Congenital Endocrinopathies

New Insights into Endocrine Diseases and Diabetes
Workshop, Genova, January 2007

Editor(s): Lorini R. (Genova) 
Maghnie M. (Genova) 
D'Annunzio G. (Genova) 
Loche S. (Cagliari) 
Savage M.O. (London) 
Table of Contents
Vol. 11, No. , 2007
Section title: Paper
Lorini R, Maghnie M, D’Annunzio G, Loche S, Savage MO (eds): Congenital Endocrinopathies. New Insights into Endocrine Diseases and Diabetes. Endocr Dev. Basel, Karger, 2007, vol 11, pp 83-93

Diagnosis of Neonatal and Infancy-Onset Diabetes

Barbetti F.
San Raffaele Biomedical Park Foundation and Bambino Gesù Pediatric Hospital and Department of Internal Medicine, University of Tor Vergata, Rome, Italy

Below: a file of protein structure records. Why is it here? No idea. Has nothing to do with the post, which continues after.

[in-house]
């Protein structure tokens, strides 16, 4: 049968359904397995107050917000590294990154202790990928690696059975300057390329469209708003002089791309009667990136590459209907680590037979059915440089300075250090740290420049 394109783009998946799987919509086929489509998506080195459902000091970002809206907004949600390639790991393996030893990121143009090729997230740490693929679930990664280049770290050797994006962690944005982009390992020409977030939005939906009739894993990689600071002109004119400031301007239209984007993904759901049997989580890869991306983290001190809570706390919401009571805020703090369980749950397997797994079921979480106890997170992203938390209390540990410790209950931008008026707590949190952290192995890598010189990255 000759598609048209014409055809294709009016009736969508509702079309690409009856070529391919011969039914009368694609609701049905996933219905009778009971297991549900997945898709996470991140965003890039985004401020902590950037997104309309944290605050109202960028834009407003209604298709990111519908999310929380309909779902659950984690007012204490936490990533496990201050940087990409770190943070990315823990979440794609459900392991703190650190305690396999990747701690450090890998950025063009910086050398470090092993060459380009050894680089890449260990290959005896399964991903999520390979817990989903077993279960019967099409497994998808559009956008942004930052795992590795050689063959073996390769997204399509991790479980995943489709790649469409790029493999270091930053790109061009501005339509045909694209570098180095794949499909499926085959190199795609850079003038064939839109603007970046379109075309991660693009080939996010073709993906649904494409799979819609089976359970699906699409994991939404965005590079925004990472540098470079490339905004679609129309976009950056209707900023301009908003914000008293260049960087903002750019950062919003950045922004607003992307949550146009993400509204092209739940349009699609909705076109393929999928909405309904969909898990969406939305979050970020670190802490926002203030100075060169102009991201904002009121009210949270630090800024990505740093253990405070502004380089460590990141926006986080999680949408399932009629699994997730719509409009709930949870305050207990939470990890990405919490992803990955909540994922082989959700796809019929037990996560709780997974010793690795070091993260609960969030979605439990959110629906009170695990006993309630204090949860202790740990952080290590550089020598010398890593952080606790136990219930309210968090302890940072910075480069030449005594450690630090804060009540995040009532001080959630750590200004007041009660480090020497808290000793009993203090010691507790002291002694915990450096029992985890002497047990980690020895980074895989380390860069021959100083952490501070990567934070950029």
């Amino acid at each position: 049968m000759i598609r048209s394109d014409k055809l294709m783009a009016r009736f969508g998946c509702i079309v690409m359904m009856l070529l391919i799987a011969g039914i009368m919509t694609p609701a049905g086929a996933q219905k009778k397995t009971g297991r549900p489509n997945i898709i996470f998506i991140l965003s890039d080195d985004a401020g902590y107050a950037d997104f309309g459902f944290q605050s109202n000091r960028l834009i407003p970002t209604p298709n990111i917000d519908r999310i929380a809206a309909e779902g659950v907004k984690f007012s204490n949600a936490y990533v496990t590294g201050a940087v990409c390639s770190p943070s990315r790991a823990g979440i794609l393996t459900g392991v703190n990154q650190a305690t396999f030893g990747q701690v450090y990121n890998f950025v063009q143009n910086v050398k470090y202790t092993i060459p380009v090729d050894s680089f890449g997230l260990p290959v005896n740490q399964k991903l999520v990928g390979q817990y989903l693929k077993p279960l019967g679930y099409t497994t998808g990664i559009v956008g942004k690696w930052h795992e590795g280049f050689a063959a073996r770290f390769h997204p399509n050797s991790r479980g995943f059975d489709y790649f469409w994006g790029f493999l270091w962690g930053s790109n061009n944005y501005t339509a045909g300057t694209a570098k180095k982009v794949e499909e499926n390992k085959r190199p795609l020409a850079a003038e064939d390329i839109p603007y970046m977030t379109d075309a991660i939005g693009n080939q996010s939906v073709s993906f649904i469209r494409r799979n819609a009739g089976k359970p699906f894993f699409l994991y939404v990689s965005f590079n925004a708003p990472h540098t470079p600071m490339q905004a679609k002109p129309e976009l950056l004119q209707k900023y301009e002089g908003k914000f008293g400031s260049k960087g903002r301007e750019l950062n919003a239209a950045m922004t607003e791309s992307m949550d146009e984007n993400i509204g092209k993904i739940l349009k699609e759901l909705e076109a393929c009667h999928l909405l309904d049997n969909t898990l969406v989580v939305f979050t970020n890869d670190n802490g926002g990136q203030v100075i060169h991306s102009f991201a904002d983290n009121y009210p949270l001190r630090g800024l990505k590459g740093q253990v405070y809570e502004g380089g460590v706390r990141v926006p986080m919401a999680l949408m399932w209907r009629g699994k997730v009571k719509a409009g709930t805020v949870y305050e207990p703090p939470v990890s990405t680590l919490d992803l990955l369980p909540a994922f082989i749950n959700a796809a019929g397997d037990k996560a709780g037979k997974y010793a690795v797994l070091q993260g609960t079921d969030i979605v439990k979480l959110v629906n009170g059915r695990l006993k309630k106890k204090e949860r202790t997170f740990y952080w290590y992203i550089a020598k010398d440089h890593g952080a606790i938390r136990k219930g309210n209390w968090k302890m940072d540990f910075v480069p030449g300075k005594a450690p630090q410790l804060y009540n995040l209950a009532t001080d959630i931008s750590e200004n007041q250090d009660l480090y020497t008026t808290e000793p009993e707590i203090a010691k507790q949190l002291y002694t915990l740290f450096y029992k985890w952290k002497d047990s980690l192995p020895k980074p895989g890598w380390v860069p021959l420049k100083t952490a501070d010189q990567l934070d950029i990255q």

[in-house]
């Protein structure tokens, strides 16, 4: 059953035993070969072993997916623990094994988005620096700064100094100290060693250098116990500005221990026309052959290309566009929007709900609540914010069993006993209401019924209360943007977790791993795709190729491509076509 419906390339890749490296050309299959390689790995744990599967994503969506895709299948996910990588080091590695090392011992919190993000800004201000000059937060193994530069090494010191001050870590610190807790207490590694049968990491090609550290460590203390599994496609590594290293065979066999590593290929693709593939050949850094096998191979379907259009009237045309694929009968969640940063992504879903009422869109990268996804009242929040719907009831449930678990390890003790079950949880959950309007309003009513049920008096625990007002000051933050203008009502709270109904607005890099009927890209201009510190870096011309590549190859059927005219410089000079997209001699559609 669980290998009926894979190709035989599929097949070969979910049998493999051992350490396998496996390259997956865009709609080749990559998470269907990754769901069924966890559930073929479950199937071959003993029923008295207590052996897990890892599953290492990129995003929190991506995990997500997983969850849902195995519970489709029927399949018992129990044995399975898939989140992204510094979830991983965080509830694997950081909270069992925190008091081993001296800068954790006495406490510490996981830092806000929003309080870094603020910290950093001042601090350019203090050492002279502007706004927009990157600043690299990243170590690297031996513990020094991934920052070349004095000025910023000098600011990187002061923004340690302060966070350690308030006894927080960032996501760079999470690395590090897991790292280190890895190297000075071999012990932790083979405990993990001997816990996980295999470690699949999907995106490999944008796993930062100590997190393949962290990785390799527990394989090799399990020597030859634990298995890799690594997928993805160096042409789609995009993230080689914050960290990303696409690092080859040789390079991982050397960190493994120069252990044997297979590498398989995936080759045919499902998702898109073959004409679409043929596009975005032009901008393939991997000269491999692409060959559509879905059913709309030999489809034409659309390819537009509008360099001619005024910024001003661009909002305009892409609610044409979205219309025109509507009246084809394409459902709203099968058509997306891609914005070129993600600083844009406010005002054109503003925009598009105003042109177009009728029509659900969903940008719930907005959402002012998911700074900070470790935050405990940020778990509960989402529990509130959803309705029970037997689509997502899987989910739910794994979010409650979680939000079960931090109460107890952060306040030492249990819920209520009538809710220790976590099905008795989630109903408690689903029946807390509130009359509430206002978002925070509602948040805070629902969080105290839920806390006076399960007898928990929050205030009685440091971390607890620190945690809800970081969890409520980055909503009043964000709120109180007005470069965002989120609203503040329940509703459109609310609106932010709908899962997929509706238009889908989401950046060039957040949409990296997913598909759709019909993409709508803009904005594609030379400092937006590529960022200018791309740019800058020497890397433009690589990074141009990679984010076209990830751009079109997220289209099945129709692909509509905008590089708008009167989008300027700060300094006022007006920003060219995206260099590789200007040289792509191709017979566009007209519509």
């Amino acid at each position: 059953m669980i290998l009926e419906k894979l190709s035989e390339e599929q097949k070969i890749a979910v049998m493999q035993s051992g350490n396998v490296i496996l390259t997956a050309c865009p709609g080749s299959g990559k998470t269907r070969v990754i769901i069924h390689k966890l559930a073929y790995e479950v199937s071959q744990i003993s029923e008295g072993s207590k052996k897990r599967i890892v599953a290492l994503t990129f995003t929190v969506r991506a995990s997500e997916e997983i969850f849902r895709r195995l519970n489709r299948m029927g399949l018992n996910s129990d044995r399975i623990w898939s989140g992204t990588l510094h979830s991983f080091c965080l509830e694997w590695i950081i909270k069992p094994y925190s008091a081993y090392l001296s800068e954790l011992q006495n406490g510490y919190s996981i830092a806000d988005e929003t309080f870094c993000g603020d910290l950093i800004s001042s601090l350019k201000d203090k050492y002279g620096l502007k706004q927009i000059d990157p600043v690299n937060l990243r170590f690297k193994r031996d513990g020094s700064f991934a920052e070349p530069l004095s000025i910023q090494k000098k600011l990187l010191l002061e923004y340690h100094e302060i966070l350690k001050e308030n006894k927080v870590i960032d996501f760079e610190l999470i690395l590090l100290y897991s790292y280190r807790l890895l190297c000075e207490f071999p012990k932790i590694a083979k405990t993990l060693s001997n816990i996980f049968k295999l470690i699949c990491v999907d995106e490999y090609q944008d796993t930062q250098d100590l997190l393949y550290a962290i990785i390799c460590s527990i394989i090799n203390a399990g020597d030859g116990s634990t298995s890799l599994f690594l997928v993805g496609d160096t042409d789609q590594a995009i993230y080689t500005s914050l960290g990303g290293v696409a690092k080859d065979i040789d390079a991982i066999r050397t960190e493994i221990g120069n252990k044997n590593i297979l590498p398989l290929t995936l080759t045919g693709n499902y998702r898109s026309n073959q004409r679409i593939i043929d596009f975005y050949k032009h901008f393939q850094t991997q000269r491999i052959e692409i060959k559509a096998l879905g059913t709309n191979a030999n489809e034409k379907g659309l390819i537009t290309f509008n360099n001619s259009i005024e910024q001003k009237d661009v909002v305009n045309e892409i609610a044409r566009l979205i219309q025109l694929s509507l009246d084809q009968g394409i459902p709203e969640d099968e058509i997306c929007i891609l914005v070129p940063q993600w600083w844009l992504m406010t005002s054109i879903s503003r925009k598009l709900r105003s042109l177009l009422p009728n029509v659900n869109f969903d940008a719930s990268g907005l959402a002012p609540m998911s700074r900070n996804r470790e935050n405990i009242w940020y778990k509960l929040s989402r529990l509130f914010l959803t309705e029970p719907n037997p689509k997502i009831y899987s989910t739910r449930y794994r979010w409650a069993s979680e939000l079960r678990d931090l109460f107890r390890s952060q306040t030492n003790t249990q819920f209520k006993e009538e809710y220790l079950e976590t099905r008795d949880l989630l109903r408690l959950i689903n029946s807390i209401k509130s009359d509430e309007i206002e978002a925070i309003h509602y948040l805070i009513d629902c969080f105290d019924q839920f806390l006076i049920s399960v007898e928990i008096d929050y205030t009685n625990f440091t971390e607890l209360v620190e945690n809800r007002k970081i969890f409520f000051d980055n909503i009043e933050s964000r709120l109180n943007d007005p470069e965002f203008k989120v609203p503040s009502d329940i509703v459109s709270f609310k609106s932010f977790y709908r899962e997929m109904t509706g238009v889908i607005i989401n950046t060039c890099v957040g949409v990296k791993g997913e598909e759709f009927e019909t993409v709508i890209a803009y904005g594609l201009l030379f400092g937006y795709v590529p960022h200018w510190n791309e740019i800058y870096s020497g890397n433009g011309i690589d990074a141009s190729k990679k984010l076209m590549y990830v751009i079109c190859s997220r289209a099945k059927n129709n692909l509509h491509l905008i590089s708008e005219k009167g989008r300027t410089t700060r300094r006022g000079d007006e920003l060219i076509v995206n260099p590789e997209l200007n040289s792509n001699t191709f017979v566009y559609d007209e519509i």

Until 1995, the etiology of ‘neonatal’ diabetes was totally unknown. In about a decade, mutations in 8 different genes (IPF1, EIF2AK3, GK, FOXP3, KCNJ11, ABCC8, PTF1A and GLIS3) have been discovered in patients with the permanent form of the disease, and 3 genetic abnormalities (defects in the paternally imprinted chromosomal region 6q24 and ‘mild’ activating mutations in KCNJ11 or ABCC8) have been detected in subjects with transient neonatal diabetes. Together with the advances in the understanding of the pathophysiology of this condition, clearly different from type 1 diabetes, also the temporal criterion by which one clinically defines a patient as being affected by neonatal diabetes has changed. In 1995, neonatal diabetes was defined as hyperglycemia that requires insulin treatment and occurs during the first month of life. In some patients with defects of KCNJ11, ABCC8 or EIF2AK3 genes however, diabetes can present at 6 months of age and beyond. It is now time to adopt a new definition in order to avoid the confusion originating by the misuse of the term ‘neonatal’. I would suggest monogenic diabetes of infancy, which includes both the permanent and the transient types, irrespectively of the mechanism of disease.

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